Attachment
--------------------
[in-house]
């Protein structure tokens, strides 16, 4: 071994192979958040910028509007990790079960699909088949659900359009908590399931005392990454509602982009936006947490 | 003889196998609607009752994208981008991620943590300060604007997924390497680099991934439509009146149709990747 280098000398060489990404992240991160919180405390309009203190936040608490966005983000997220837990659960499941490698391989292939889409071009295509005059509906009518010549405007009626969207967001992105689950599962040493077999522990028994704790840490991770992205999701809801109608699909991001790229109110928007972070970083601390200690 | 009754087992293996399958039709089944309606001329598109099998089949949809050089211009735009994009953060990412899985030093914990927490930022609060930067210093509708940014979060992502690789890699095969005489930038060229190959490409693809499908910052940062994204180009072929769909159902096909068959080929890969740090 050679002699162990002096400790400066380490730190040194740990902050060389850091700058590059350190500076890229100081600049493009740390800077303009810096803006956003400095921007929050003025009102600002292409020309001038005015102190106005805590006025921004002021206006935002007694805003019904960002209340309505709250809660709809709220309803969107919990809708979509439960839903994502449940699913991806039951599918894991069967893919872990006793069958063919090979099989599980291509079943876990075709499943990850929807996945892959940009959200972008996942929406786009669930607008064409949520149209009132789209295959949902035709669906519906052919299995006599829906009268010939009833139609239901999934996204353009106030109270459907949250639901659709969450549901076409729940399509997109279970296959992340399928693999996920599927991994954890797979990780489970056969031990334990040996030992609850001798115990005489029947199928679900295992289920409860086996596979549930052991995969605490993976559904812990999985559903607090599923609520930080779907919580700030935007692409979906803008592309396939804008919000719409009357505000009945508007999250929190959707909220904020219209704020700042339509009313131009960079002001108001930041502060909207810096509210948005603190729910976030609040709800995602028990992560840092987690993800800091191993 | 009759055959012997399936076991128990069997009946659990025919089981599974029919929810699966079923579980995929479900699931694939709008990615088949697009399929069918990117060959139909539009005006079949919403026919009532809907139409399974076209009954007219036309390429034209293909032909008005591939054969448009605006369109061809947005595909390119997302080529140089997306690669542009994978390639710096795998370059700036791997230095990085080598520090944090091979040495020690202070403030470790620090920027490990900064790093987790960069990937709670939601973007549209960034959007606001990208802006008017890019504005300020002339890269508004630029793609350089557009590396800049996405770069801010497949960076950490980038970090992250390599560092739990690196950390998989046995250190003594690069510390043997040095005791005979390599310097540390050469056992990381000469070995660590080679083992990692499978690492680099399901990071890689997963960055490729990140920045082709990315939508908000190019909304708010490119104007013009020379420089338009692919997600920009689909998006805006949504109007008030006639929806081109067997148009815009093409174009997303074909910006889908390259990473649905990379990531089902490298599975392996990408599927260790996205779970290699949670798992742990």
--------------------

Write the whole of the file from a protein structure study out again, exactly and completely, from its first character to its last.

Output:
[in-house]
């Protein structure tokens, strides 16, 4: 071994192979958040910028509007990790079960699909088949659900359009908590399931005392990454509602982009936006947490 | 003889196998609607009752994208981008991620943590300060604007997924390497680099991934439509009146149709990747 280098000398060489990404992240991160919180405390309009203190936040608490966005983000997220837990659960499941490698391989292939889409071009295509005059509906009518010549405007009626969207967001992105689950599962040493077999522990028994704790840490991770992205999701809801109608699909991001790229109110928007972070970083601390200690 | 009754087992293996399958039709089944309606001329598109099998089949949809050089211009735009994009953060990412899985030093914990927490930022609060930067210093509708940014979060992502690789890699095969005489930038060229190959490409693809499908910052940062994204180009072929769909159902096909068959080929890969740090 050679002699162990002096400790400066380490730190040194740990902050060389850091700058590059350190500076890229100081600049493009740390800077303009810096803006956003400095921007929050003025009102600002292409020309001038005015102190106005805590006025921004002021206006935002007694805003019904960002209340309505709250809660709809709220309803969107919990809708979509439960839903994502449940699913991806039951599918894991069967893919872990006793069958063919090979099989599980291509079943876990075709499943990850929807996945892959940009959200972008996942929406786009669930607008064409949520149209009132789209295959949902035709669906519906052919299995006599829906009268010939009833139609239901999934996204353009106030109270459907949250639901659709969450549901076409729940399509997109279970296959992340399928693999996920599927991994954890797979990780489970056969031990334990040996030992609850001798115990005489029947199928679900295992289920409860086996596979549930052991995969605490993976559904812990999985559903607090599923609520930080779907919580700030935007692409979906803008592309396939804008919000719409009357505000009945508007999250929190959707909220904020219209704020700042339509009313131009960079002001108001930041502060909207810096509210948005603190729910976030609040709800995602028990992560840092987690993800800091191993 | 009759055959012997399936076991128990069997009946659990025919089981599974029919929810699966079923579980995929479900699931694939709008990615088949697009399929069918990117060959139909539009005006079949919403026919009532809907139409399974076209009954007219036309390429034209293909032909008005591939054969448009605006369109061809947005595909390119997302080529140089997306690669542009994978390639710096795998370059700036791997230095990085080598520090944090091979040495020690202070403030470790620090920027490990900064790093987790960069990937709670939601973007549209960034959007606001990208802006008017890019504005300020002339890269508004630029793609350089557009590396800049996405770069801010497949960076950490980038970090992250390599560092739990690196950390998989046995250190003594690069510390043997040095005791005979390599310097540390050469056992990381000469070995660590080679083992990692499978690492680099399901990071890689997963960055490729990140920045082709990315939508908000190019909304708010490119104007013009020379420089338009692919997600920009689909998006805006949504109007008030006639929806081109067997148009815009093409174009997303074909910006889908390259990473649905990379990531089902490298599975392996990408599927260790996205779970290699949670798992742990």